Students start putting Myers Briggs personality type on resumes

Carmel Stephan, career advisor

Illustration by Amelia Ebling.

In the recent wave of students seeking summer employment, several Whitman students resorted to citing their Myers-Briggs personality type under “special skills.” The trend began with psychology senior, Trent Smyth, after he discovered that he has no employable skills; the only interesting anecdote about him is the results of a 15-minute online personality quiz. This phenomenon revealed itself to be shared by most of the psychology students in Smyth’s senior seminar, with the exception of the few students who cited their beer pong ability.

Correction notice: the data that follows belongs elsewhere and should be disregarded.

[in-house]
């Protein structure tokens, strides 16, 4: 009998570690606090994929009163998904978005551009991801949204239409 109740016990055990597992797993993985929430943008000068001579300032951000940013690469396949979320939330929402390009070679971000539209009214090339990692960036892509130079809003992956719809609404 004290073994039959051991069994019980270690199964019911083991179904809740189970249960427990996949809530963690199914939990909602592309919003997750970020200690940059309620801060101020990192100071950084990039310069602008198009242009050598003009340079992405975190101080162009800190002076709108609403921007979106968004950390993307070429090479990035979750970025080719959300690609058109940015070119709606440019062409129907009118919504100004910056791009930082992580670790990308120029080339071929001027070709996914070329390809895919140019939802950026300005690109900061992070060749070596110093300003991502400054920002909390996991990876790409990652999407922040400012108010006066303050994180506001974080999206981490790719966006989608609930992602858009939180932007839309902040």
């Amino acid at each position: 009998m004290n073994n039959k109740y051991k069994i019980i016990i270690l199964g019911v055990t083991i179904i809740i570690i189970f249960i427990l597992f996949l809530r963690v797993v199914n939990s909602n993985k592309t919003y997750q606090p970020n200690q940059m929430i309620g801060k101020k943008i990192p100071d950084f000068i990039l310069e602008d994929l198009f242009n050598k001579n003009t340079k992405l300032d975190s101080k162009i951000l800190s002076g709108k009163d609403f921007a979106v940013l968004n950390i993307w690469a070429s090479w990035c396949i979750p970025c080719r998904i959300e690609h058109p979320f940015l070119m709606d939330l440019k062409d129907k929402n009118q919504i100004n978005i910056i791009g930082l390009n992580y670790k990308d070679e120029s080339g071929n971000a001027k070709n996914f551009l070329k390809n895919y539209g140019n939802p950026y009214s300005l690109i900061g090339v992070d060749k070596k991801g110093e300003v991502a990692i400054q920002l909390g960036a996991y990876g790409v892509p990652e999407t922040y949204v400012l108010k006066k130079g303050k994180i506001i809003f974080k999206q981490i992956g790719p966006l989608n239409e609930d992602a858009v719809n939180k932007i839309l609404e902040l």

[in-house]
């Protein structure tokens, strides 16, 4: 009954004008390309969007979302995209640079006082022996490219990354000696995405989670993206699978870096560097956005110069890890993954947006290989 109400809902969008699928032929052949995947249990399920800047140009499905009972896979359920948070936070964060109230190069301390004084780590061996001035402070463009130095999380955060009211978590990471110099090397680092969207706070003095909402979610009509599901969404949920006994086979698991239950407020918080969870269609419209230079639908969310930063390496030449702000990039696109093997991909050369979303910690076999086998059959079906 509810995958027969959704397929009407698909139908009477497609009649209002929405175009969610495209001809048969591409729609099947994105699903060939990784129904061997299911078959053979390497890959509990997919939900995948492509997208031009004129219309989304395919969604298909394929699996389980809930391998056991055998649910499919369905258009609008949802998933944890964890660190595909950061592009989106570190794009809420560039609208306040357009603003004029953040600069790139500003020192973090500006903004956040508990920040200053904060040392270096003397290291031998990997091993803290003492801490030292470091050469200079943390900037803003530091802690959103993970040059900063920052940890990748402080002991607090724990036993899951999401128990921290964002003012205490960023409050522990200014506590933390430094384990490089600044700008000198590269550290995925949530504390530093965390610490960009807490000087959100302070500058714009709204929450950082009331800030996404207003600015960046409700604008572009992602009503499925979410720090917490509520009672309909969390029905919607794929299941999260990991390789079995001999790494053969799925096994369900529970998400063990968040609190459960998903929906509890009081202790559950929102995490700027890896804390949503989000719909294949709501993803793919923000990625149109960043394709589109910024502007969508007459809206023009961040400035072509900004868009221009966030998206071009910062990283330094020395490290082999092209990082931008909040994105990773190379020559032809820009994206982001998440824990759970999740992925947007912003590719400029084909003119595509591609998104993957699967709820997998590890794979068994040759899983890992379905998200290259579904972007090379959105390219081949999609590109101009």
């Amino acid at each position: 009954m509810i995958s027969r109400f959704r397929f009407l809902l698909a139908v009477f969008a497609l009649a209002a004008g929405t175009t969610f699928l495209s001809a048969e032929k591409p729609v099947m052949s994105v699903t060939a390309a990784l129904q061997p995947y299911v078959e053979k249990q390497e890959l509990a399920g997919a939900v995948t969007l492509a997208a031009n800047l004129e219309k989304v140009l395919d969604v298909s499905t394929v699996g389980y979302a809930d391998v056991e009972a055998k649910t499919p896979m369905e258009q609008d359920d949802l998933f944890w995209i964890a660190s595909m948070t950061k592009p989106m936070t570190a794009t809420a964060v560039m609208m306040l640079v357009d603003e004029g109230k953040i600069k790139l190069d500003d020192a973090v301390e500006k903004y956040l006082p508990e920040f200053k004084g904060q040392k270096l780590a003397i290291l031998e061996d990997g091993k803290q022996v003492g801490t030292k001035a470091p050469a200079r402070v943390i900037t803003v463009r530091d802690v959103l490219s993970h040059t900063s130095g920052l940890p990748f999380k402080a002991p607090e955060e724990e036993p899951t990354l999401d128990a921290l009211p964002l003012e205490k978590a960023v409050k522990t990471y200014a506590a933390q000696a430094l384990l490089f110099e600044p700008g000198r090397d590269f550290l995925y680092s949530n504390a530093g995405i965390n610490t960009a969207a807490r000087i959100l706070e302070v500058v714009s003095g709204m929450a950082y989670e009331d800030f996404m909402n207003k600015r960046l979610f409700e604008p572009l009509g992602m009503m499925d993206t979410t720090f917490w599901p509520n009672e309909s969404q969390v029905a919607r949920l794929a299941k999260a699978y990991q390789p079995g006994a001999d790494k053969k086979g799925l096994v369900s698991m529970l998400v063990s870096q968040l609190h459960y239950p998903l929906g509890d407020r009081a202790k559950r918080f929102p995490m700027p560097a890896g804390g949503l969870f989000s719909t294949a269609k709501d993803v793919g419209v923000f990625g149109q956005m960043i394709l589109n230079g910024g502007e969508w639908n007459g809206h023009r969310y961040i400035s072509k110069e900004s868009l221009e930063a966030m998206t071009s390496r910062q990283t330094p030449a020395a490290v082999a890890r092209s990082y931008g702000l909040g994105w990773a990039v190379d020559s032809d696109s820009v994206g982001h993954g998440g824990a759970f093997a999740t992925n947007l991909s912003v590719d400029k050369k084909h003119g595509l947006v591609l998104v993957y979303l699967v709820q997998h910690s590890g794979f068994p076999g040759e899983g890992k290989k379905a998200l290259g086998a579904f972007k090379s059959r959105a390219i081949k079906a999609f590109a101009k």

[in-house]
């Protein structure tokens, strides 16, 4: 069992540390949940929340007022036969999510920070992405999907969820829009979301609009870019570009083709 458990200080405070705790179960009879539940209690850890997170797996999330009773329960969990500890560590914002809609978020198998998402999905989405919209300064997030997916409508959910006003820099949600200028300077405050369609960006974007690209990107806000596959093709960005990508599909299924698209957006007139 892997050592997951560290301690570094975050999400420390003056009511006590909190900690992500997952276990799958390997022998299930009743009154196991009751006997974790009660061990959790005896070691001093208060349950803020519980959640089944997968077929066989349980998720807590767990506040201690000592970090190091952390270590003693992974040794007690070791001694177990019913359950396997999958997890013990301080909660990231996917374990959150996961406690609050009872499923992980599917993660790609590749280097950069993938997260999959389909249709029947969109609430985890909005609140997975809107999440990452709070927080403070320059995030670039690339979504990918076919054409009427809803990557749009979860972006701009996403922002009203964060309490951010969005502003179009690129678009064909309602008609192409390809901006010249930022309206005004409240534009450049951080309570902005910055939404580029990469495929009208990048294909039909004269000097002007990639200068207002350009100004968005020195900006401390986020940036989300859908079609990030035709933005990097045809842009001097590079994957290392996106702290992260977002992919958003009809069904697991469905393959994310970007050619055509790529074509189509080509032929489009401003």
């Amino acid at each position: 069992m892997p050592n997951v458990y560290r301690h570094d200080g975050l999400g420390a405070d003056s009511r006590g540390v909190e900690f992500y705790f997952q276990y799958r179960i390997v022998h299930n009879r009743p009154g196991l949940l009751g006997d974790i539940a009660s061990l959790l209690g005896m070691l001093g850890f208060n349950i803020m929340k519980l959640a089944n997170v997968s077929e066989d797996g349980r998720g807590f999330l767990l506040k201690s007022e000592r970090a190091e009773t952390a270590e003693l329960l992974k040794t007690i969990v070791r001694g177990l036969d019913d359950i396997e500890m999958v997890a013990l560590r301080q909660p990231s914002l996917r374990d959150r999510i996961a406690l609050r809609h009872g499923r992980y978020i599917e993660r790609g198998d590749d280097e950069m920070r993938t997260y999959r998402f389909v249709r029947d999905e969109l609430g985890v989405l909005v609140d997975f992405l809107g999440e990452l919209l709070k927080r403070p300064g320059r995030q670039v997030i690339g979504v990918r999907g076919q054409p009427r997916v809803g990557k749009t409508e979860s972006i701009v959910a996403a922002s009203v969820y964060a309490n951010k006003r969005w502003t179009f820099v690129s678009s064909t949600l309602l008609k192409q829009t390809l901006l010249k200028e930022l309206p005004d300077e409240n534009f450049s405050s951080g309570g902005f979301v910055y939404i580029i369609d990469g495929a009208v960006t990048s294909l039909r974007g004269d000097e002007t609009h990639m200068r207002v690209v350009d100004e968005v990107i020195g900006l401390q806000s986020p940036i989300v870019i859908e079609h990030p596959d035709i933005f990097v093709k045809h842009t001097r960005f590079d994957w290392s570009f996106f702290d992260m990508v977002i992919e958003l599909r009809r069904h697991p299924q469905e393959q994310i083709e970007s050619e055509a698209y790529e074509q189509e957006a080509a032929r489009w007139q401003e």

Unfortunately, Smyth was rejected by several employers because it turned out he shared his Myers-Briggs personality type with Hitler, which looked even worse when he stated in his application that he “preferred to work alone and away from other people, as they distract from my success.” The job application was for a zoo tour guide.  

On the flip side, Millicent Johnson shared personality types with Martin Luther King Jr. and Anne of Green Gables. Even though Johnson is a rather selfish and militant individual (as her first name foretells), she was hired on the grounds that she “must be a kindred spirit.” The job was at Baskin-Robbins. She was fired her third week there for yelling at four different senior citizens to make faster flavor decisions. 

Is this a good method? Well, it’s definitely not accurate, but it may work in your favor. Let’s just hope you’re not an INFJ.